edited by Dan S. Green and Edwin D. Driver
Historian, journalist, educator, and civil rights advocate W. E. B. Du Bois was perhaps most accomplished as a sociologist of race relations and of the black community in the United States. This volume collects his most important sociological writings from 1898 to 1910. The eighteen selections include five on Du Bois's conception of sociology and sociological research, especially as a tool in the struggle for racial justice; excerpts from studies of black communities in the South and the North, including The Philadelphia Negro; writings on black culture and social life, with a selection from The Negro American Family; and later works on race relations in the United States and elsewhere after World War II. This section includes a powerful fiftieth-anniversary reassessment of his classic 1901 article in the Atlantic in which he predicted that "the problem of the twentieth century is the problem of the color line."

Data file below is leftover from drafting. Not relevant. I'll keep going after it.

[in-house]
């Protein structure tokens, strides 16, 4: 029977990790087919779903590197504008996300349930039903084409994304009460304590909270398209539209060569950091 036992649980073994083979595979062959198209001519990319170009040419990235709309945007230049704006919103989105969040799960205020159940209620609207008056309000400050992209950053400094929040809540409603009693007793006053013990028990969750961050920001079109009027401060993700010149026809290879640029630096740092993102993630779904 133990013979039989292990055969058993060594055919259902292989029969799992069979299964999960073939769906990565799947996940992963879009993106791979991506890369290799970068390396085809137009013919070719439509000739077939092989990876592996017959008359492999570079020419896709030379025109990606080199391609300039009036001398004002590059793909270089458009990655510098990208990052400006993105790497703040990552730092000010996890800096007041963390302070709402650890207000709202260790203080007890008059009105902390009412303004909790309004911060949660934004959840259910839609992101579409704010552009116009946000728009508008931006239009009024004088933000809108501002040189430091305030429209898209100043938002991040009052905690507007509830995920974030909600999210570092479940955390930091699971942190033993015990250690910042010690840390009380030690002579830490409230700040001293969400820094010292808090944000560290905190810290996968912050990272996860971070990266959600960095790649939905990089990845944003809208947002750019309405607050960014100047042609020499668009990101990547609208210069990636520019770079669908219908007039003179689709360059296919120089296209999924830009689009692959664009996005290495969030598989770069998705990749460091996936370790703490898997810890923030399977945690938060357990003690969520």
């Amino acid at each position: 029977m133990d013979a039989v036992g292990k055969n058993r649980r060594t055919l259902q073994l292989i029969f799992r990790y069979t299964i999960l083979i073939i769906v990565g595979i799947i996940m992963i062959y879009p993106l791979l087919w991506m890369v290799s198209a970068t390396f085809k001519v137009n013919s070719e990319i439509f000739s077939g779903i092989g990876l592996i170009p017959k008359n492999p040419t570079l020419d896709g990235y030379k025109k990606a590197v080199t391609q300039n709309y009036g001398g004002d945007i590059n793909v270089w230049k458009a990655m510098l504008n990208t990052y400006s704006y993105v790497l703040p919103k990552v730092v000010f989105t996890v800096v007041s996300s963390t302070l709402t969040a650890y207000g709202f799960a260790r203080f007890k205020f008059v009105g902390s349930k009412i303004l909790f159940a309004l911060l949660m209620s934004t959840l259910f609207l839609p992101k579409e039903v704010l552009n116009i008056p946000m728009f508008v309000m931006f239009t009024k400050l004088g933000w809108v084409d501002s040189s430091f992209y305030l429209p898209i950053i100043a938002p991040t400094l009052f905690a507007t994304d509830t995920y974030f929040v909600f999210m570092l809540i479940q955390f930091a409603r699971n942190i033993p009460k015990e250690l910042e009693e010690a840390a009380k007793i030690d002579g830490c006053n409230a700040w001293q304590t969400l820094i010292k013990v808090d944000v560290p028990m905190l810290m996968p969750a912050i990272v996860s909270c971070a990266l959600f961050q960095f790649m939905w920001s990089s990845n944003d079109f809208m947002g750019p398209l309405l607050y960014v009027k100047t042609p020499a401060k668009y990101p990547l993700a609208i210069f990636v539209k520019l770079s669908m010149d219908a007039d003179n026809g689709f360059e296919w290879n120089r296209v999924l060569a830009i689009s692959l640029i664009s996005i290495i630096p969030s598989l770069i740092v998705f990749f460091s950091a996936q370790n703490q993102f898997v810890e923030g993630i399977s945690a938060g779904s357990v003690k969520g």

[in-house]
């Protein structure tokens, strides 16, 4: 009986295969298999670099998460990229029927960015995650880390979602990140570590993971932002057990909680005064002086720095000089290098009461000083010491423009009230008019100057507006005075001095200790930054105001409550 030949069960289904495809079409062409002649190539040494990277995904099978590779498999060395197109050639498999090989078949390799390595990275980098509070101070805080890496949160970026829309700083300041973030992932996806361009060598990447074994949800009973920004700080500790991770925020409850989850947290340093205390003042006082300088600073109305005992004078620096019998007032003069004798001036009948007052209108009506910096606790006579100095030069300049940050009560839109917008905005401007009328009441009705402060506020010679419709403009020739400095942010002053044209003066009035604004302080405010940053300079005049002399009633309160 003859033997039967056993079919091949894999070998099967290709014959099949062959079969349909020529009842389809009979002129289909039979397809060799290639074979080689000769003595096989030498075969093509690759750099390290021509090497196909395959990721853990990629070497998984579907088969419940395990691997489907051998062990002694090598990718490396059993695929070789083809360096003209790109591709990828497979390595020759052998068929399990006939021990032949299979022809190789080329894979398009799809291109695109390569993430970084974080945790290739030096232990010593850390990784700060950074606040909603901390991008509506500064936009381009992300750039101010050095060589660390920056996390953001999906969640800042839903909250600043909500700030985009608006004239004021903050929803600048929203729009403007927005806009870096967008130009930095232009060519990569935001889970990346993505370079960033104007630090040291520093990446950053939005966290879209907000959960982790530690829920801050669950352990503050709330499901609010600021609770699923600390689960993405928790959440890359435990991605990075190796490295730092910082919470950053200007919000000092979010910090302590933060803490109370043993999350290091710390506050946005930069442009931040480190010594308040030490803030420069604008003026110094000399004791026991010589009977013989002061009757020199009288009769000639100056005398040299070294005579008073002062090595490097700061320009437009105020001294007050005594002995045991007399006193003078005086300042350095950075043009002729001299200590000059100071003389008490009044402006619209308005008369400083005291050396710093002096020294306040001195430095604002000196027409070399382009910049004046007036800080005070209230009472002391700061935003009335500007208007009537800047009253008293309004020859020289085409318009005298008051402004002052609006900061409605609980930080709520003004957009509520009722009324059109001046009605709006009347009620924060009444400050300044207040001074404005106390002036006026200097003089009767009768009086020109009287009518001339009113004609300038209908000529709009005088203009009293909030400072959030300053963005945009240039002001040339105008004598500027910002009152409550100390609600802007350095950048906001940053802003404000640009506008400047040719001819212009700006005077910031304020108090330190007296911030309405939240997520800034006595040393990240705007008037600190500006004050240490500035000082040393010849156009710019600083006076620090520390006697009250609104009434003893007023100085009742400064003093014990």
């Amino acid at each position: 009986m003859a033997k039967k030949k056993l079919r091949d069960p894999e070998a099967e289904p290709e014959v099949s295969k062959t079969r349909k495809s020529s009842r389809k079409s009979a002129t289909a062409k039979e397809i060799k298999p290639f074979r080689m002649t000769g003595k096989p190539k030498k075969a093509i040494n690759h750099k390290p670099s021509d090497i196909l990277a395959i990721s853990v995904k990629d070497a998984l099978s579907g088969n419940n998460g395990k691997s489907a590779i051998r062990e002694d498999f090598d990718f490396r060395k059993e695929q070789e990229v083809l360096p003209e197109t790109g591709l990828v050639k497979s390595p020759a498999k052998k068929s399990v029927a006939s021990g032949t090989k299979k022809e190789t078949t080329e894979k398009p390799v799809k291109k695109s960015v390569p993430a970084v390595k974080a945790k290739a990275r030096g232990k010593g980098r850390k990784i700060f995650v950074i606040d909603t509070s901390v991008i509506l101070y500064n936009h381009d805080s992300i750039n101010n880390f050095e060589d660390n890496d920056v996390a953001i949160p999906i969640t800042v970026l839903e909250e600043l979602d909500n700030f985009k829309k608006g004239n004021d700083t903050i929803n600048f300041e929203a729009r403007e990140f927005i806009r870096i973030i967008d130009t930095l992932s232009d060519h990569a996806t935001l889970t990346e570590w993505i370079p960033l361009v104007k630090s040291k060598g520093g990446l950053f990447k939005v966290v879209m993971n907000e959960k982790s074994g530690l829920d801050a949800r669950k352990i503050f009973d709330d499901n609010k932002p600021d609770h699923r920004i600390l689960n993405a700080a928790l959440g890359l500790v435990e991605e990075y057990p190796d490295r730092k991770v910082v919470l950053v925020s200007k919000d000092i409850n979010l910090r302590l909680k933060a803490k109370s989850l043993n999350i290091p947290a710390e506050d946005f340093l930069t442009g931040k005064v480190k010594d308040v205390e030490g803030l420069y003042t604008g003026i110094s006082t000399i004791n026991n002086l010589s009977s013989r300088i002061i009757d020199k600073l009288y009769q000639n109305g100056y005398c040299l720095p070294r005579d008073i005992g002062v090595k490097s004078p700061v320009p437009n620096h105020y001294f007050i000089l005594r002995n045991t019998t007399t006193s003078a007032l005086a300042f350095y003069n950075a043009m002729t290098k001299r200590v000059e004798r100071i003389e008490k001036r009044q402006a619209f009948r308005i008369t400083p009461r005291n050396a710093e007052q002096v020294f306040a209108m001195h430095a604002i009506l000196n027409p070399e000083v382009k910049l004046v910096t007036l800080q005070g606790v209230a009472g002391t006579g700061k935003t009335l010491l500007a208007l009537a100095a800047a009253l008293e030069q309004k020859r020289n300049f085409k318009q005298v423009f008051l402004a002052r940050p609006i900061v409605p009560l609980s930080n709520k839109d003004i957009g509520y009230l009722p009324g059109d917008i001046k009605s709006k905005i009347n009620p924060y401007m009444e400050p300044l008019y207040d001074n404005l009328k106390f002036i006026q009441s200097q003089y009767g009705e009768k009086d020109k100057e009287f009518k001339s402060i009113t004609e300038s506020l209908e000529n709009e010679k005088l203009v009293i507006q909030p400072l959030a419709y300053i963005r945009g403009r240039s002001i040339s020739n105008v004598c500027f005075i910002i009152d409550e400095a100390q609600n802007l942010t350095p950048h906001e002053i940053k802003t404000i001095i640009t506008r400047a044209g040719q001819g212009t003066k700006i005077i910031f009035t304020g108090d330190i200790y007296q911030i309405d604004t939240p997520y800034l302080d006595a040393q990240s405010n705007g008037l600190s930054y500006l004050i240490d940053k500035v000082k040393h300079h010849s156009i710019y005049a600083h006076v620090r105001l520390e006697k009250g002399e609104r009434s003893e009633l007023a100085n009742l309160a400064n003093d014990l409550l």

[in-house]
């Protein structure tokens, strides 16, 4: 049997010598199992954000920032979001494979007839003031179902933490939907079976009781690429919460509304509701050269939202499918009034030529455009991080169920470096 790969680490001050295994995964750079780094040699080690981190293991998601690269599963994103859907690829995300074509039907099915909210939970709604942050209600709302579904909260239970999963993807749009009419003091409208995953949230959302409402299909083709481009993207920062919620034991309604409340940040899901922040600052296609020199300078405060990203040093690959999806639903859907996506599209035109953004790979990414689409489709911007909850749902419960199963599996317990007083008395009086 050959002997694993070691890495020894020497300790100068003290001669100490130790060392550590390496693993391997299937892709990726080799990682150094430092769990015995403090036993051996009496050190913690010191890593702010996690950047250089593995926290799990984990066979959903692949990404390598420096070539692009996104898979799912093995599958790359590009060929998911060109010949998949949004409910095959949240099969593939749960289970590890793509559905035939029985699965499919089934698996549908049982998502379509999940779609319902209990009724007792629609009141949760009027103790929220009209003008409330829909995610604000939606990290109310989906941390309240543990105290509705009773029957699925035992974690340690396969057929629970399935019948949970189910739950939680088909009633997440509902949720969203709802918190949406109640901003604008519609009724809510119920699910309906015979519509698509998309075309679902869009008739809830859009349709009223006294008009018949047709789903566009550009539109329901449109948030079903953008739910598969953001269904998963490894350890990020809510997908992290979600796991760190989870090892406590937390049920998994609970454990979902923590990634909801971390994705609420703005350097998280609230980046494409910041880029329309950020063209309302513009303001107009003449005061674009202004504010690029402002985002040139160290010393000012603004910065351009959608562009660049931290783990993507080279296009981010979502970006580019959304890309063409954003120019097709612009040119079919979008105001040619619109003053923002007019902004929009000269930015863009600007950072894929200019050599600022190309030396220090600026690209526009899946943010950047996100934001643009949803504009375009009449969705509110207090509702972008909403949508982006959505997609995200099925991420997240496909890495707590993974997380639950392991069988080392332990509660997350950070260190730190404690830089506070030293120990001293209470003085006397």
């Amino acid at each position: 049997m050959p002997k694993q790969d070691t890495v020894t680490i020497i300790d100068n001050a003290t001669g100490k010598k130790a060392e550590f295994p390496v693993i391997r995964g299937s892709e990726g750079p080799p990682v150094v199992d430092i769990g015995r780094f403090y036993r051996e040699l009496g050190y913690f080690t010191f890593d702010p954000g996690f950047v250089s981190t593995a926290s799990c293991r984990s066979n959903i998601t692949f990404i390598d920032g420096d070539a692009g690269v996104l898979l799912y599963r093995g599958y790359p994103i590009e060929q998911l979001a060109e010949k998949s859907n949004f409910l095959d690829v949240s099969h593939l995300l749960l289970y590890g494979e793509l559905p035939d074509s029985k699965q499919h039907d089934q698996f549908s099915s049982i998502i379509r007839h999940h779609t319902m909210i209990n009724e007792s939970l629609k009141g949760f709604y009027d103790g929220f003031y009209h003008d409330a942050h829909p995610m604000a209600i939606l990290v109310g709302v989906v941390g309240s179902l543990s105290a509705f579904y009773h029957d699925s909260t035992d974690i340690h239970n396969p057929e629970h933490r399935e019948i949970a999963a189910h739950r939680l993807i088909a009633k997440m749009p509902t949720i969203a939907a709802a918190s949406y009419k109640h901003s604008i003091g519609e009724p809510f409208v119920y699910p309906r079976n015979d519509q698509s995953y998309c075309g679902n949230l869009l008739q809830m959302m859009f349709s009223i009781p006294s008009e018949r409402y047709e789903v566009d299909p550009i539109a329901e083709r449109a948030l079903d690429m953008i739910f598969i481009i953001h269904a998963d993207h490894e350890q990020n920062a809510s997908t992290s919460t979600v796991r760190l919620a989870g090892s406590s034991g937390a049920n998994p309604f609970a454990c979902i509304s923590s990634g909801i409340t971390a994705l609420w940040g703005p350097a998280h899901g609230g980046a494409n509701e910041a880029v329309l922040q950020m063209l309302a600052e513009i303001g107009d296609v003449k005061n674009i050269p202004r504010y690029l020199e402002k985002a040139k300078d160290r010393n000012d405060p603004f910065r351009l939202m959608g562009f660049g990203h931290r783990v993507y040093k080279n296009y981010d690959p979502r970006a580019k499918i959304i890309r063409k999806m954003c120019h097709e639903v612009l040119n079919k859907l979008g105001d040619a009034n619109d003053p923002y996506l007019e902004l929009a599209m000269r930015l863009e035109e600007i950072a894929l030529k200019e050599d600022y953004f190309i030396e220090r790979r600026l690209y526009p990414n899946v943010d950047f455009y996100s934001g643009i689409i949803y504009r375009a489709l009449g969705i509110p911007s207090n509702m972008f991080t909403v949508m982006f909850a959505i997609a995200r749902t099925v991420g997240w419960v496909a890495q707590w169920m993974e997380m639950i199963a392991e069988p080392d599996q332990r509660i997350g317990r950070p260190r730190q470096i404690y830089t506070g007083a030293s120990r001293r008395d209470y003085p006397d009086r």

Paperback: 320 pages